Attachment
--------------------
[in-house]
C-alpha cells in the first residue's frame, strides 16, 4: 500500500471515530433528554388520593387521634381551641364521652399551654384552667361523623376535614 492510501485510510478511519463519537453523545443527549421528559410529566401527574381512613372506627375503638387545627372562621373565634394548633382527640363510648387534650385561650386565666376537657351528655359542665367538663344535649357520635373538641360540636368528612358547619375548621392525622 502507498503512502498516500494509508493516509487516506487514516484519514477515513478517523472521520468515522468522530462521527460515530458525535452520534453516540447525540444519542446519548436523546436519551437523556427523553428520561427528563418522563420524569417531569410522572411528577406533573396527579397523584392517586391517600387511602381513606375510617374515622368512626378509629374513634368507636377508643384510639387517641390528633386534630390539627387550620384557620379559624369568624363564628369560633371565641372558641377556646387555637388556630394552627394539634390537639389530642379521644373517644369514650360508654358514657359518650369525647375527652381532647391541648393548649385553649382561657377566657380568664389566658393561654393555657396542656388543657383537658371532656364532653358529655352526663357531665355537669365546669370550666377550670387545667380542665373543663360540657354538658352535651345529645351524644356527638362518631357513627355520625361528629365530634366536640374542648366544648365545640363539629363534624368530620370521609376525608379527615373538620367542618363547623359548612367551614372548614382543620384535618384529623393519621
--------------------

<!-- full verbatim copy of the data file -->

[in-house]
C-alpha cells in the first residue's frame, strides 16, 4: 500500500471515530433528554388520593387521634381551641364521652399551654384552667361523623376535614 492510501485510510478511519463519537453523545443527549421528559410529566401527574381512613372506627375503638387545627372562621373565634394548633382527640363510648387534650385561650386565666376537657351528655359542665367538663344535649357520635373538641360540636368528612358547619375548621392525622 502507498503512502498516500494509508493516509487516506487514516484519514477515513478517523472521520468515522468522530462521527460515530458525535452520534453516540447525540444519542446519548436523546436519551437523556427523553428520561427528563418522563420524569417531569410522572411528577406533573396527579397523584392517586391517600387511602381513606375510617374515622368512626378509629374513634368507636377508643384510639387517641390528633386534630390539627387550620384557620379559624369568624363564628369560633371565641372558641377556646387555637388556630394552627394539634390537639389530642379521644373517644369514650360508654358514657359518650369525647375527652381532647391541648393548649385553649382561657377566657380568664389566658393561654393555657396542656388543657383537658371532656364532653358529655352526663357531665355537669365546669370550666377550670387545667380542665373543663360540657354538658352535651345529645351524644356527638362518631357513627355520625361528629365530634366536640374542648366544648365545640363539629363534624368530620370521609376525608379527615373538620367542618363547623359548612367551614372548614382543620384535618384529623393519621